Some people dream of running marathons or climbing Everest or going to Tahiti, but not me – I dream of getting trim. on a wall. in a particular pattern. That’s it. Just kidding…Tahiti would be wonderful, but no thanks on the marathon or Everest. 😉
I think I wanted to do a square-trim accent wall even before we found our new house, and then when I saw the master bedroom I said “THAT’S IT! That’s the wall!” And Cory said, “Oh no. The wall for WHAT?!” He knew that meant a project was coming. bahaha.
After getting settled in our house, I patiently waited for Cory to say he was ready for a project. When the magical time came, we had to make a plan for the trim pieces. It involved a lot of math, which we both like and are (surprisingly?) pretty good at. 😉 Before I bore you with the math, let me show you this beaut of a wall. Let’s look, shall we?
Okay, friends, this work of art doesn’t just happen. Let me fill you in on the math…
Kids – if you think you’ll never use math in real life, you’re wrong. You’ll use it…with a calculator, but still. Pay attention. (I have a good friend who was a math teacher and I bet she’s THRILLED at these words I type.) 😉
Our overall goal was to make the squares as “square” as possible (rather than rectangle). I knew that I wanted four squares making up the height of the wall, but we needed to figure out the exact measurements first. Hopefully seeing our thought process below and “showing our work” helps, if anyone else wants to tackle a project like this.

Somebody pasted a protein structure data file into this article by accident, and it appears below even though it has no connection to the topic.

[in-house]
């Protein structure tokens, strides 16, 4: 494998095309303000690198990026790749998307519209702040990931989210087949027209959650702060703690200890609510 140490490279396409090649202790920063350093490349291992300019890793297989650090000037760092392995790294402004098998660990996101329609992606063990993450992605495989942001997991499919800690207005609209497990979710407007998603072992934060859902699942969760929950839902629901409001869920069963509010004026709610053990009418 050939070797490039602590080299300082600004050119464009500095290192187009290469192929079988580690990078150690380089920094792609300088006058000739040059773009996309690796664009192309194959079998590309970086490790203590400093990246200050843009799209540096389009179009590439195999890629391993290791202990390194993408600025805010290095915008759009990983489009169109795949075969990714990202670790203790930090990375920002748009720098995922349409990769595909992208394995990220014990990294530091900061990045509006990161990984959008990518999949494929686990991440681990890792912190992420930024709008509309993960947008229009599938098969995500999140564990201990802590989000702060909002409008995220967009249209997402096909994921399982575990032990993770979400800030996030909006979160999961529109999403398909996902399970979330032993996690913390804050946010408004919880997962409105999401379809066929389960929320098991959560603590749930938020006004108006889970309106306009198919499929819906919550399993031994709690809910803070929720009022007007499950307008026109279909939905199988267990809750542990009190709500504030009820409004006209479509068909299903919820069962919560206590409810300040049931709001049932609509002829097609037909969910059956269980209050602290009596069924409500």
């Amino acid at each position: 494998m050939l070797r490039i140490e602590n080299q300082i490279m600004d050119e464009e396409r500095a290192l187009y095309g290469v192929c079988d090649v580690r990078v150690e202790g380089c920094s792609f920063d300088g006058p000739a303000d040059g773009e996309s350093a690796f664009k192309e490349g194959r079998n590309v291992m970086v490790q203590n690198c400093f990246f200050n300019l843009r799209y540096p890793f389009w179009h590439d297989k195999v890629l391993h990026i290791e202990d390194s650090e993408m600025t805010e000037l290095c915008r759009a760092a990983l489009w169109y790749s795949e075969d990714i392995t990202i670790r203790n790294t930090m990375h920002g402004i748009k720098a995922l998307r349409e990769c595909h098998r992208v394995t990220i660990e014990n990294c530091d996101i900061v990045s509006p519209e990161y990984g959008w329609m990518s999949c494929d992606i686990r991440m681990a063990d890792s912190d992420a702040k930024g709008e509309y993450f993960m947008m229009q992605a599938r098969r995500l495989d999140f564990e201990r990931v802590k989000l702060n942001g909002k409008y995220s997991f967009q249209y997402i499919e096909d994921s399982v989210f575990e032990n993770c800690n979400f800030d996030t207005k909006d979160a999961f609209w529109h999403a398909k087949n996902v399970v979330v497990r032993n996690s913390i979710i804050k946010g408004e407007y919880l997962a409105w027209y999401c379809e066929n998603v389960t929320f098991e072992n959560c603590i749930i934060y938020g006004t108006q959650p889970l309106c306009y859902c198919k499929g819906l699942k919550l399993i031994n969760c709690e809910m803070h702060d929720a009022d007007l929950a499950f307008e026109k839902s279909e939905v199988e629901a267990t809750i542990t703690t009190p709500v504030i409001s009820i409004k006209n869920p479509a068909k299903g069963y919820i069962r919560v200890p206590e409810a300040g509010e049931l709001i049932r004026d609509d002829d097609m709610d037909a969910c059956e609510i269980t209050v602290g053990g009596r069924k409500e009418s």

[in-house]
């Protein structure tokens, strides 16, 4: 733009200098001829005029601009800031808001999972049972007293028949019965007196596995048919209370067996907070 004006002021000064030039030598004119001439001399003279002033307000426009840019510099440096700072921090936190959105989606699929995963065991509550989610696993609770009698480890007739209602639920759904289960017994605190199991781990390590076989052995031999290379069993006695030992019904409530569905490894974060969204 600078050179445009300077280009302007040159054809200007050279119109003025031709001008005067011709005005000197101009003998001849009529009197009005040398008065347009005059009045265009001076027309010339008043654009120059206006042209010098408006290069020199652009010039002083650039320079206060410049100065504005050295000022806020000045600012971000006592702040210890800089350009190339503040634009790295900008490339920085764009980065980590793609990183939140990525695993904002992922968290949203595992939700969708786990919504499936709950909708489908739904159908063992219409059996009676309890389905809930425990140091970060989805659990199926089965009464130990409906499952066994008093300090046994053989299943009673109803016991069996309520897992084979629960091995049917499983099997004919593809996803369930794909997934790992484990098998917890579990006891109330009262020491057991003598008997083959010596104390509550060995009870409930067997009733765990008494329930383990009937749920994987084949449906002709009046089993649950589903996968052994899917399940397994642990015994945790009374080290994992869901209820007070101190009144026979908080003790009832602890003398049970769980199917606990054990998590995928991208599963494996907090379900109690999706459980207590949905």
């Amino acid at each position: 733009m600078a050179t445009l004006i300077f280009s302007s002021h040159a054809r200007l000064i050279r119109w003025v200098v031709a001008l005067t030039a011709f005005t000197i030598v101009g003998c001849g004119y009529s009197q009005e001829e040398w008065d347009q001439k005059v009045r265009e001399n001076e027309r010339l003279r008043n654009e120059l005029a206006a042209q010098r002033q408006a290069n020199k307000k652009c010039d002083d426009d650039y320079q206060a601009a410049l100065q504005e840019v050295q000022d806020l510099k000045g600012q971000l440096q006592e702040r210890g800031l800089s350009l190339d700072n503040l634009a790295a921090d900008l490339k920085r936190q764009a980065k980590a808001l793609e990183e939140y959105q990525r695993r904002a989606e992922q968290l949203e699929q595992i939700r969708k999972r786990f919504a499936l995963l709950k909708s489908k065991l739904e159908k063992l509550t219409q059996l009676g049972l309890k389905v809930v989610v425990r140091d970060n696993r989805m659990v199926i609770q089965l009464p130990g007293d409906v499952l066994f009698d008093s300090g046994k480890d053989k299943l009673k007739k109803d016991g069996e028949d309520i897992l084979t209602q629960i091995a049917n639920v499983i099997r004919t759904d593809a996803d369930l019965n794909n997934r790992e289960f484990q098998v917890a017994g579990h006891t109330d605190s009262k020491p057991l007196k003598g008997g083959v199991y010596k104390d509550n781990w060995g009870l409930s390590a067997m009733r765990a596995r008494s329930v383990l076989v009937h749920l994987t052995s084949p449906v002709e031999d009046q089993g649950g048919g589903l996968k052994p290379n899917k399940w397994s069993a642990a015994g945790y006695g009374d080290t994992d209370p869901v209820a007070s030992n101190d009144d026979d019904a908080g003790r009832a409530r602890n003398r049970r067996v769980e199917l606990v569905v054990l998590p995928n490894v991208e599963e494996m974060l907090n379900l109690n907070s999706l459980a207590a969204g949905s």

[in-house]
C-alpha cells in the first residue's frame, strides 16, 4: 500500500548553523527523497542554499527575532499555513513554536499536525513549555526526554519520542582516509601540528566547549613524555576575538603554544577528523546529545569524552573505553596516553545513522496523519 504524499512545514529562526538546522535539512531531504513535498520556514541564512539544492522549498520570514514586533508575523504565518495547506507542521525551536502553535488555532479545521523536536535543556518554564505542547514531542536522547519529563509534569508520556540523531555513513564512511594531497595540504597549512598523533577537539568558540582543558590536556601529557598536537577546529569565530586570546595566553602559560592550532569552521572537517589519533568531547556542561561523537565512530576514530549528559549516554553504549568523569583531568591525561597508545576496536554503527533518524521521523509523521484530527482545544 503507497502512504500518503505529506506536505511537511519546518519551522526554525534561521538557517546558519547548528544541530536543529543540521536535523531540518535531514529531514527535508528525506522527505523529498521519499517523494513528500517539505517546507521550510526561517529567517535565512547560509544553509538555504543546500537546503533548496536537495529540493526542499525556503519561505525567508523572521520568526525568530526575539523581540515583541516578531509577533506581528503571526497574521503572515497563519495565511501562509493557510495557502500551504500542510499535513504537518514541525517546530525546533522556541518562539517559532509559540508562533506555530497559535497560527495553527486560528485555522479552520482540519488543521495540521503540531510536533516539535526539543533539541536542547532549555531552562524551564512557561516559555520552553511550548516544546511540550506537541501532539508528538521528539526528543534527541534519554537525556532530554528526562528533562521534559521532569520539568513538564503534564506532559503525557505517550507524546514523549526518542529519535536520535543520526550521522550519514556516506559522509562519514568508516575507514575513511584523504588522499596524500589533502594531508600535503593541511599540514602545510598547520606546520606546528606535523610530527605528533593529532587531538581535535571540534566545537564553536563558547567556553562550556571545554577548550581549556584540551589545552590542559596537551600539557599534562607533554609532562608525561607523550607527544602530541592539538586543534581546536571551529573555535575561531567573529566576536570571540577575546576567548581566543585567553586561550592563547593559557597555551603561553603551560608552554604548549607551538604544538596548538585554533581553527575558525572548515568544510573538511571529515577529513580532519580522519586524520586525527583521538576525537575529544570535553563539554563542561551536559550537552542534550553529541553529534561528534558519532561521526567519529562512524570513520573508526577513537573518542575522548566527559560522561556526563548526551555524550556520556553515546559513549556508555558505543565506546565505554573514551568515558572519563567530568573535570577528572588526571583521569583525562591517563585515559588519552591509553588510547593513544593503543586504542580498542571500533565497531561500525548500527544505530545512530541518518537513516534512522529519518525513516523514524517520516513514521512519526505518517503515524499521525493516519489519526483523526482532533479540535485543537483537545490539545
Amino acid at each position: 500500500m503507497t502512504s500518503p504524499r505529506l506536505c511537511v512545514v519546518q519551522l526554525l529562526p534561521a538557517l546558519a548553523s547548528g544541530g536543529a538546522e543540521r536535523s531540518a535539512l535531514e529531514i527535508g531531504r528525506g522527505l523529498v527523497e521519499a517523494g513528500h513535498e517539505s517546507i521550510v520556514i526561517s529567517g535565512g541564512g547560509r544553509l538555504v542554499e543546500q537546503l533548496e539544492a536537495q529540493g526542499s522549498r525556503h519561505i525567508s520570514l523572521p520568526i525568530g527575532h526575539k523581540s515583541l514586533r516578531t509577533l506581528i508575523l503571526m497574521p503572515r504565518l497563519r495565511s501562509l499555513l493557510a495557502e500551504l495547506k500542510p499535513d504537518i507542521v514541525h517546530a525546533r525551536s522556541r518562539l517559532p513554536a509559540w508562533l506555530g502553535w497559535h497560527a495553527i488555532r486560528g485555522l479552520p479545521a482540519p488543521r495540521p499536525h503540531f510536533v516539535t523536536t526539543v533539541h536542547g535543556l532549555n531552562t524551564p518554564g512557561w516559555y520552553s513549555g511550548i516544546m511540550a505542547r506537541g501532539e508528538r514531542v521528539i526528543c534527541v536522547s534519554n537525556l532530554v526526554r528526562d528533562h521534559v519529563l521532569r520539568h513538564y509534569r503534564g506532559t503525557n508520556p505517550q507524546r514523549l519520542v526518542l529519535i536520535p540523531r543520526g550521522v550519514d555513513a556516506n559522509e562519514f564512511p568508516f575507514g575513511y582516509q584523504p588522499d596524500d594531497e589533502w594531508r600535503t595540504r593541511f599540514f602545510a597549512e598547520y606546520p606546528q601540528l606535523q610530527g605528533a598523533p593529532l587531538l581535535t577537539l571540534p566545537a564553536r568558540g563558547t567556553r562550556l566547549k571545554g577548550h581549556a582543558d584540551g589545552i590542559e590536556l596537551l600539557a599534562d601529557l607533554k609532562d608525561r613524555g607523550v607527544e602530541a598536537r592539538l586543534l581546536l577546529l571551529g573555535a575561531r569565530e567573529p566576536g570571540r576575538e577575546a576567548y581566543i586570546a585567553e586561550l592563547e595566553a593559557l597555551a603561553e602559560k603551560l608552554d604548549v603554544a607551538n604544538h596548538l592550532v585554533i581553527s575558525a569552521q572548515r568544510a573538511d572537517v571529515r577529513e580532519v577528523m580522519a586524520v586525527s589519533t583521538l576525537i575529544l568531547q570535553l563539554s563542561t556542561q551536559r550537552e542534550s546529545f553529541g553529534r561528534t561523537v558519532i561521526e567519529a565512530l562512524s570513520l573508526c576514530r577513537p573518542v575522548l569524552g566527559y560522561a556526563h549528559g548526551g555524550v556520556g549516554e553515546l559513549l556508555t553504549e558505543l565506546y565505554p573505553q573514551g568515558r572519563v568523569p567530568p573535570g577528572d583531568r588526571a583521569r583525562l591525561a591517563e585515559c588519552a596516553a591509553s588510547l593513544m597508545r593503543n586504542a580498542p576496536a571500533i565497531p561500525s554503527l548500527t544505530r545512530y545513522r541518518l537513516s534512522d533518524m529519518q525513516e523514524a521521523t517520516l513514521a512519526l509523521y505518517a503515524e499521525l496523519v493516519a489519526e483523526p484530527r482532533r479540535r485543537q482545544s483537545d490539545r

Vertical measurements of the wall:
- A. Height of the wall (typical 8 ft. ceiling = 96 inches)
- B. Width of trim (we used 2.5″ trim) x (# of squares + 1) = space trim will take up (2.5 x (4 + 1) = 12.5 inches)
- C. Subtract B from A (96 – 12.5 = 83.5 inches)
- D. Divide C by # of squares (4) = vertical size of square, not including trim (83.5 \ 4 = 20.875 inches)
- E. Add D + trim size (2.5″) x2 = size of the square, including trim (20.875 + 5 = 25.875 inches)
Then we needed to find out how many squares would make up the length of the wall and the horizontal measurements:
- A. Length of the wall (in our case it was 175 inches)
- B. Divide line A by vertical size of square (previous line E) to find out approximately how many squares we’re talkin… (175 \ 25.875 = 6.76 squares) Based on this, we figured we’d round up to do 7 squares length-wise, but we had to figure out the exact math…
- C. Width of trim (2.5″) x (# of squares + 1) = space on wall trim will take up (2.5 x (7 + 1) = 20 inches)
- D. Subtract C from A (175 – 20 = 155 inch square space without trim)
- E. Divide D by # of squares (7) = horizontal size of square, not including trim (155 \ 7 = 22. 14 inch)
- F. Add trim size (2.5″) x2 = size of the square, including trim (27.14 inches)
This math shows us that the squares will be 25.875 x 27.14 inches, which is close to “square,” so we’re GOLDEN! That’s all we want. You won’t notice if they’re not exactly square, so we’re good. Woot! 🙂
Then, Cory says you GOTTA mark it out before you start. Use a pencil to mark where each trim piece will go, and make sure it all works out. You’ll want to know if the trim will run into any outlets, etc. and make any adjustments, if necessary. Cory said we needed to adjust in a few places, so marking it out definitely helps.
Then, once it’s all marked out, use a nail gun to hang up the trim, use wood putty to fill in the nail holes, caulk the seams, and paint, paint paint! We actually had painted the wall white before adding the trim so it was just a matter of painting the trim itself.
That’s it! What do you think?? The great thing about this accent wall is that it looks great in ANY color, so if I get sick of white, I may have to try another color.
Where do YOU need an accent wall? Go. for. it. 🙂 ❤
Huge hugs! XO!